Y H B H S (card catalog) selection 22
Andrew Russeth, writer, 16 Miles
"He makes art matter in these essays. And in doing so, he is consistently hilarious, precise, and brutal. Twenty years later, that work is thrilling, inspiring, and daunting to read.
"The 7 Days Art Columns, 1988-1990"
Published by The Figures, 1990
Andrew Russeth writes, "From March 1988 to April 1990, Peter Schjeldahl, who is now art critic for the New Yorker, wrote a regular column for the gone-in-a-second New York weekly 7 Days. In that stretch, the culture wars began in earnest, AIDS continued to devastate American society, Thomas Krens became director of the Guggenheim, the Berlin Wall fell, and international art fairs expanded, as money flowed rapidly into the art world. All the while, Schjeldahl managed to address each of these issues in his reviews, elegantly connecting what he saw in galleries to the broader world. He makes art matter in these essays. And in doing so, he is consistently hilarious, precise, and brutal. Twenty years later, that work is thrilling, inspiring, and daunting to read.
Again and again, he proves to be fearless and efficient in stating and arguing his views. Take, for instance, his March 1989 article following the removal of Richard Serra's gigantic steel sculpture Titled Arc, after years of debate, from a public plaza in downtown Manhattan. While many in the art world decried the gesture, Schjeldahl confessed his joy. "You may or may not feel, as I do, sweet relief, like that of a child when the school bully moves away," he wrote, noting that Serra had reportedly told an interviewer that his opposition to the work had the feel "of fascism."
What more could a working critic ask for?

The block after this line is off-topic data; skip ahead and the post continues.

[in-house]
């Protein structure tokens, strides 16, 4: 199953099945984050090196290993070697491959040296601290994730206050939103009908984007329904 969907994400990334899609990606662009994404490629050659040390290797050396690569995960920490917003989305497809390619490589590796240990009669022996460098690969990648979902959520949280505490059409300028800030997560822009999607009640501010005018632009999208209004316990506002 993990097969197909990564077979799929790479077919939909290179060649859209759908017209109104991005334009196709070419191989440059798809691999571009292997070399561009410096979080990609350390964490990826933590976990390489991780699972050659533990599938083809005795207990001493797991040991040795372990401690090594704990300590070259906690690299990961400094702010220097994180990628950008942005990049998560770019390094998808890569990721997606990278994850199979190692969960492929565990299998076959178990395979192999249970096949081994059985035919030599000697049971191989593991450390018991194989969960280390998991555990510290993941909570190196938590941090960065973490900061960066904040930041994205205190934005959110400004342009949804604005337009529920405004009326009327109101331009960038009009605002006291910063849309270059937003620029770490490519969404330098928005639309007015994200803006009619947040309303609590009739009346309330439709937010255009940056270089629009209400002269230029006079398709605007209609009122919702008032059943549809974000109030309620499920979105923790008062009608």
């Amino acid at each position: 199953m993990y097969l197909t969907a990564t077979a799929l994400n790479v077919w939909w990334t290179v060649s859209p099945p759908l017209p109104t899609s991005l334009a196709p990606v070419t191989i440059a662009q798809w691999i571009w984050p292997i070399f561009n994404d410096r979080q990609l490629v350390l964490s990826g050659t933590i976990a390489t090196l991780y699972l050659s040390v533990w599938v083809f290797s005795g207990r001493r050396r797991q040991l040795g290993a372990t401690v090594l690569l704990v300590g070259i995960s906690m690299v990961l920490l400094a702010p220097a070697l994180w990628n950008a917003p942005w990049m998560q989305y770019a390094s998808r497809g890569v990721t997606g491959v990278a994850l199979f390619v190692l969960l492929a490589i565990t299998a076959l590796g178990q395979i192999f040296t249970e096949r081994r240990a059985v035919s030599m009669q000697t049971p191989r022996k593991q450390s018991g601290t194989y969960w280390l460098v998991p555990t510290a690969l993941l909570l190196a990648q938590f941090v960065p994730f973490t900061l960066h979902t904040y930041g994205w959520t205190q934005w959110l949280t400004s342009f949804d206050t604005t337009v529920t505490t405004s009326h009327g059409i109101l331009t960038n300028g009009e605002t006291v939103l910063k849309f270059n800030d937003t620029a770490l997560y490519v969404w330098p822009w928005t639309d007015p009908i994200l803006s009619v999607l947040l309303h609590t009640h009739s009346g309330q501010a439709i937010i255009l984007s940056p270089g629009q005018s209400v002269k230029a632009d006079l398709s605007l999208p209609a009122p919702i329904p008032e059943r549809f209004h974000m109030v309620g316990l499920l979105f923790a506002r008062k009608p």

"Of course, unless it is joined with intelligence, good judgment, and a wide range of knowledge, fearlessness is worthless in an art critic. Thankfully, it goes without saying that Schjeldahl is never short of these attributes, jumping nimbly between topics as diverse as a Velazquz retrospective at the Met — "Velazquez is Mr. Cool," he writes. "If he were a rock singer, he would be Roy Orbison." — to an Elizabeth Murray show at the Whitney — "The sensation is like a full-body massage from a beautiful Swede who is on the verge of forgetting his or her professional detachment." The book is packed full of treasures like these.
On occasion, he sneaks off of the gallery and museum circuit (this is where things really get interesting), writing about baseball, journeys to Madrid and Berlin, and fireworks (they are a passion). But my favorite surprise is his report of a November 1988 auction at Christie's. "I was there because the eating of art by the rich this year is a bigger story than anything that might conceivably be happening in studios, galleries, or museums," he writes, a full twenty years before contemporary art auctions would reach their greatest peaks. He writes, with terrifying prescience, but also with what I read as a potent and refreshing faith in art criticism:
"… I foresee as a sure, short-term bet the rise of ambitious artists intimately attuned to the psychic wave-lengths of major money. Some of these artists, of whom Jeff Koons is a harbinger, will be very good, and I will like them — all the while dreaming of a great big set of scissors, in the hands of history, going snip snip snip, severing velvet ropes."
16 Miles of String covers contemporary art and art history, usually in or around New York City. It is published by Andrew Russeth.